A legendary amp owned by legendary guitarist with the Tom Robinson Band, Danny Kustow. Owned in his last few years before retirement, a reminder of the glory days when Danny's guitar sound could electrify every bone in your body. Power in the darkness.
1978. Punk is self-imploding. Racism and homophobia are rife. The Winter of Discontent is about to bring the UK to a halt. It's a pretty dark time. And yet, across the UK, images of a clenched fist start to appear sprayed onto any available surface, more often than not with the acronym "TRB" circling the emblem. That stencil was a freebie from the album Power In The Darkness, together with the message: "This stencil is not meant for spraying on public property!!!" If ever an invitation for disaffected youth was needed . . .
Power In The Darkness by the Tom Robinson Band was a beacon of light. It was just as if the burn-out of punk had launched a new order of savage guitar-led bands, ones that had that little bit more time to learn more than the three chords. Formed by childhood friends, Tom Robinson and Danny Kustow, TRB ushered in a new voice - angry, determined, demanding change, pushing gay liberation and rock against racism as topics for the mainstream. With intelligent song-writing, big anthems, and, for me, a guitar sound from Danny Kustow that set the bar. Aggressive, strident, lyrical, every note with feel, just a Les Paul and a Marshall stack, perfectly matched to each song.
It's 2-4-6-8 Motorway that gets the streams and drivetime plays nowadays. It's not even on the original album. But take the time to listen to Power In The Darkness and you'll immerse yourself in a work of intense genius. I went to see Tom Robinson (without Danny) perform Power In The Darkness in 2018, and I remembered every word to every song (well, nearly), and definitely every riff from all that time ago. It's an absolute diamond. Danny may have left us in 2019, but you can't take away his legacy.
OK, 1978 pre-dates this amp, and Danny's use of it, but it's one he owned and played in his final years before retiring from professional music in the early-90s. After that, Tom Robinson took it on, giving it to the daughter of his PA, as she formed her own band in her teens. It may have had only one outing with that band, at a church hall in Kensington, but that's all it takes for a heritage to continue. As it does now, on hire from God's Own Guitars.
And, finally, Danny was rarely seen without a Les Paul in hand, so it's a perfect combination with our same year 1989 Gibson Les Paul Standard, owned by that other guitar god, Robert "Throb" Young.
See & Hear It In Action
Qprater Puts The Fender Champ 12 Through Its Paces: Nice run-through of Clean and Overdrive channels with a Strat in hand.
Tom Robinson Documentary (1978): Music aside, an open window into the social and political environment of the late 70s. Part 1 of 4 videos available on YouTube, with plenty of scope for the biggest songs from Power In The Darkness, and searing live solos from Danny on his Les Paul.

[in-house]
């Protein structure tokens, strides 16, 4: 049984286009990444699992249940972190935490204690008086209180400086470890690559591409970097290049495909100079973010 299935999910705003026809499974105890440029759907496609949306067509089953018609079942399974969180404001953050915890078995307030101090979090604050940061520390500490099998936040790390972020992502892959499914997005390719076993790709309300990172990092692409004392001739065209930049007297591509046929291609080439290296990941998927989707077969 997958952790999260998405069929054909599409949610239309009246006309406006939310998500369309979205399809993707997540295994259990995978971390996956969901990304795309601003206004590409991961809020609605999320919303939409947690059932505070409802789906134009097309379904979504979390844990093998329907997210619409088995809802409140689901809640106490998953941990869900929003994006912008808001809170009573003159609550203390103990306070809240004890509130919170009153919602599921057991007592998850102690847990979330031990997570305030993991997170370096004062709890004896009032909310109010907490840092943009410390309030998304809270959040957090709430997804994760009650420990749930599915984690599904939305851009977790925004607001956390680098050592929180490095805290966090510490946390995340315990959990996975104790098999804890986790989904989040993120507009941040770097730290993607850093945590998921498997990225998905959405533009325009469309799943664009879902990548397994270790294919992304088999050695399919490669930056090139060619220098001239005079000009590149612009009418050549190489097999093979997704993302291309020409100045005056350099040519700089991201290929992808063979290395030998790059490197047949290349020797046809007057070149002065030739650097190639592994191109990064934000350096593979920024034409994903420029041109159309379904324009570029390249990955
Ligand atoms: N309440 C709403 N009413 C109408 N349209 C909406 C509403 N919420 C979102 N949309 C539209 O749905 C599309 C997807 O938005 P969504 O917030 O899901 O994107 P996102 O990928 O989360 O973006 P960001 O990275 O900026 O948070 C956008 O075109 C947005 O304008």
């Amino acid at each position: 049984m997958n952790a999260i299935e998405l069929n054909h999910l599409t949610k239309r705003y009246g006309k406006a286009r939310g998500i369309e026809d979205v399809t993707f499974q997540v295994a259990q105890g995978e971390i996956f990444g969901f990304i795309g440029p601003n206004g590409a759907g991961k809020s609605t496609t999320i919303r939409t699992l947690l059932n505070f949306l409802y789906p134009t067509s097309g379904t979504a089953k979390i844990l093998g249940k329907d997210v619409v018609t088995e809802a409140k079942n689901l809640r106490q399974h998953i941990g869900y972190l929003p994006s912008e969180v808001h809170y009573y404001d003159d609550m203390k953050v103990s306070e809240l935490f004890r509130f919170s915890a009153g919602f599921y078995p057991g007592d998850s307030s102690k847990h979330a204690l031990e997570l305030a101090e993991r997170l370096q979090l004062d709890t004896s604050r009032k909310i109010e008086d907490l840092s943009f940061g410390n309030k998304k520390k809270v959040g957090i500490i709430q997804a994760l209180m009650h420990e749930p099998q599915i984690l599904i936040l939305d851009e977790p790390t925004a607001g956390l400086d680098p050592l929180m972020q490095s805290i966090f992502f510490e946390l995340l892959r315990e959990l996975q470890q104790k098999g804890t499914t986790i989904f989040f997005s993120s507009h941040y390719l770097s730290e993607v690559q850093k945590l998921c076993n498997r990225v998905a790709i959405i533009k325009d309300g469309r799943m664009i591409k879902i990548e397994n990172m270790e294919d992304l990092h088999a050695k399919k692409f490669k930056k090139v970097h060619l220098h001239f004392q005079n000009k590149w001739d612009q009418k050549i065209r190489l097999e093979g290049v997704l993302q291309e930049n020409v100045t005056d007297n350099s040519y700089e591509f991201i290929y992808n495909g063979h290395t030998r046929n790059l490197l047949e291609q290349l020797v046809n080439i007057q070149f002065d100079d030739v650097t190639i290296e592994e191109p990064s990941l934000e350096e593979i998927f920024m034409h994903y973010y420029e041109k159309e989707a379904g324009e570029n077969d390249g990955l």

1 x 12" Eminence Legend 1258
2 Input Jacks for Shared Play
Independent Gain & Volume in Drive
Classic Fender Reverb
External Speaker connection
Fender Conical 1-button Channel Footswitch
Produced from 1986 to 1992, it's not the earliest Fender Champ, the one Fender first introduced in 1948 (with a massive 4 Watt output), the one that achieved glory and reverence through the 50s and 60s. But it is the last of the Champs to stand alone with valves. So you can expect all that warmth and power in overdrive.
Characterised by its Marmite love-em or hate-em red control knobs, this amp packs a punch for its diminutive size. That's probably helped by what the eagle-eyed will have spotted already: the replacement of the original Fender Special Design Eminence 12W speaker with a 21st Century Eminence 75W speaker. When I first bought this amp, the speaker magnet had fallen out of the cone. Try as I might to reposition it, it was never going to get back to its original clean tones, hence the installation of a sympathetic Eminence Legend.
Which has probably helped the sound. Modern reviews of the original Fender Champ 12 aren't all equally complementary. But add in a modern-day high-capacity speaker and you've got something special. An acceptable mod in anyone's book.
It's a perfect practice amp - for one or two players. But it's also great for small room gigging - on its own, mic'd up, or via a second external speaker connection.
It sounds great. Beautiful clean channel, that luscious Fender reverb, and the sound of cooking valves in overdrive. And, of course, it's been touched by the greatness of Danny Kustow. Missed, but never forgotten.
Sources & Links
The History Behind The Fender Champion: Fender pay tribute to that little amp that started out as a diminutive 4W sidekick on its way to becoming a legend.
The Fender Champion Range Today: Check the URL and you'll see the words "contemporary-digital" in the chain. Nothing wrong with that. I've got one of the Fender Champion 40s, with its built-in amp voicings and effects. A bit fiddly on stage, but great for home noodling and recording. But you've got to love the straightforward simplicity of these pre-digital amps.
Planet Botch Review: A nice balanced review by Bob Leggitt at Planet Botch. Like almost all of us nowadays, he prefers pedals to get the optimum overdrive, rather than using the in-built overdrive. And while he hears a "boxiness" in the original combo, the new speaker we've added gives this one a far wider tonal responsiveness for today's more discerning ears.